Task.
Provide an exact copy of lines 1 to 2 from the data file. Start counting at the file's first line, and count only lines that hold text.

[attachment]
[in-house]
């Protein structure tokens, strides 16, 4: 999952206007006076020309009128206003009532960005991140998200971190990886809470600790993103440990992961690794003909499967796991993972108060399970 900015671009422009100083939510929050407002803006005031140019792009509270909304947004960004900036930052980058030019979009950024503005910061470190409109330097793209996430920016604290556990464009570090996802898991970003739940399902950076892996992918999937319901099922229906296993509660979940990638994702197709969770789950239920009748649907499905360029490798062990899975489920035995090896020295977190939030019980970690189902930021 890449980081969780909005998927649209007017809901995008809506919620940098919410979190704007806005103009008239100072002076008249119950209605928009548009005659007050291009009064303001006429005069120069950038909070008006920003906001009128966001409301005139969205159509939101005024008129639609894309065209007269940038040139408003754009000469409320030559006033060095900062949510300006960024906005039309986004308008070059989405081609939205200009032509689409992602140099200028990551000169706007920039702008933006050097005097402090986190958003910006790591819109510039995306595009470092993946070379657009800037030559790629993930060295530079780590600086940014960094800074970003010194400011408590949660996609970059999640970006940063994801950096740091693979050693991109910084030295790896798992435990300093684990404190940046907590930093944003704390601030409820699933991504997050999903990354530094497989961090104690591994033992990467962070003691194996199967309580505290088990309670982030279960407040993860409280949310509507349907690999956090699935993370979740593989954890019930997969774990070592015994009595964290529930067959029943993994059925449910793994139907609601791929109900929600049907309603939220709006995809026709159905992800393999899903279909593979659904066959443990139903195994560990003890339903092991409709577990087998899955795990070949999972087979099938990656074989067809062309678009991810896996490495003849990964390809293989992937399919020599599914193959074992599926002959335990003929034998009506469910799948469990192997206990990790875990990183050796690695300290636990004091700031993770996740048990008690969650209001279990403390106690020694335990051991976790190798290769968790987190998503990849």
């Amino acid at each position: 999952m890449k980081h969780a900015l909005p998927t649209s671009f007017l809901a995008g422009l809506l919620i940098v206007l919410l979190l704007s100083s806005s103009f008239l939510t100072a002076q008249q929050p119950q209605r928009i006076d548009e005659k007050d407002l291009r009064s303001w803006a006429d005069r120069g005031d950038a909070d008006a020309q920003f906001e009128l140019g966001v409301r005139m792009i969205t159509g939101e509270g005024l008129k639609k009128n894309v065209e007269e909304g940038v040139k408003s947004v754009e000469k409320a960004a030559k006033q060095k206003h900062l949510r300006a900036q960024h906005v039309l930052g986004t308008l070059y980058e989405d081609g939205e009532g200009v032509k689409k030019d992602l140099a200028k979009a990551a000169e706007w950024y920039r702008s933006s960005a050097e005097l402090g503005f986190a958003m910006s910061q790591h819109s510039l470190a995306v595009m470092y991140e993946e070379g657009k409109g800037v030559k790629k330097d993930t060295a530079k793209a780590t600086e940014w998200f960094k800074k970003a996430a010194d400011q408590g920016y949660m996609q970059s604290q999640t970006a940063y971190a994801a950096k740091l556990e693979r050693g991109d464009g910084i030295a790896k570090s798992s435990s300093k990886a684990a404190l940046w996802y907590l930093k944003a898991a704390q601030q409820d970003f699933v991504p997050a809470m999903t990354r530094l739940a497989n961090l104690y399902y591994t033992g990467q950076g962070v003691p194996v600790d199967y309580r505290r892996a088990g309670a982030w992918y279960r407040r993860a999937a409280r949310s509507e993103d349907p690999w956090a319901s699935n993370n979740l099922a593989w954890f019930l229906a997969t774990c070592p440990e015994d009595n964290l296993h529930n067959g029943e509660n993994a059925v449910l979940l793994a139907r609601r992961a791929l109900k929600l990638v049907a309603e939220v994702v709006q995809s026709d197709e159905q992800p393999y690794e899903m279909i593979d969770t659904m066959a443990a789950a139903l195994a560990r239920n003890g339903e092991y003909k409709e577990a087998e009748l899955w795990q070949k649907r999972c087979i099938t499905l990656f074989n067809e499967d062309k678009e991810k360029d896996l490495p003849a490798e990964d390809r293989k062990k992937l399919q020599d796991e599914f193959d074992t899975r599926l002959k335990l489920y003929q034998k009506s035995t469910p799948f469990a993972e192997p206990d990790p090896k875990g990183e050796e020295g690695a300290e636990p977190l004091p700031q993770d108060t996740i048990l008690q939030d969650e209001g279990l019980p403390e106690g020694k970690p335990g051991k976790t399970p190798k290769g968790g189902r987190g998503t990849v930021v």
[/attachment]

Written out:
[in-house]
């Protein structure tokens, strides 16, 4: 999952206007006076020309009128206003009532960005991140998200971190990886809470600790993103440990992961690794003909499967796991993972108060399970 900015671009422009100083939510929050407002803006005031140019792009509270909304947004960004900036930052980058030019979009950024503005910061470190409109330097793209996430920016604290556990464009570090996802898991970003739940399902950076892996992918999937319901099922229906296993509660979940990638994702197709969770789950239920009748649907499905360029490798062990899975489920035995090896020295977190939030019980970690189902930021 890449980081969780909005998927649209007017809901995008809506919620940098919410979190704007806005103009008239100072002076008249119950209605928009548009005659007050291009009064303001006429005069120069950038909070008006920003906001009128966001409301005139969205159509939101005024008129639609894309065209007269940038040139408003754009000469409320030559006033060095900062949510300006960024906005039309986004308008070059989405081609939205200009032509689409992602140099200028990551000169706007920039702008933006050097005097402090986190958003910006790591819109510039995306595009470092993946070379657009800037030559790629993930060295530079780590600086940014960094800074970003010194400011408590949660996609970059999640970006940063994801950096740091693979050693991109910084030295790896798992435990300093684990404190940046907590930093944003704390601030409820699933991504997050999903990354530094497989961090104690591994033992990467962070003691194996199967309580505290088990309670982030279960407040993860409280949310509507349907690999956090699935993370979740593989954890019930997969774990070592015994009595964290529930067959029943993994059925449910793994139907609601791929109900929600049907309603939220709006995809026709159905992800393999899903279909593979659904066959443990139903195994560990003890339903092991409709577990087998899955795990070949999972087979099938990656074989067809062309678009991810896996490495003849990964390809293989992937399919020599599914193959074992599926002959335990003929034998009506469910799948469990192997206990990790875990990183050796690695300290636990004091700031993770996740048990008690969650209001279990403390106690020694335990051991976790190798290769968790987190998503990849």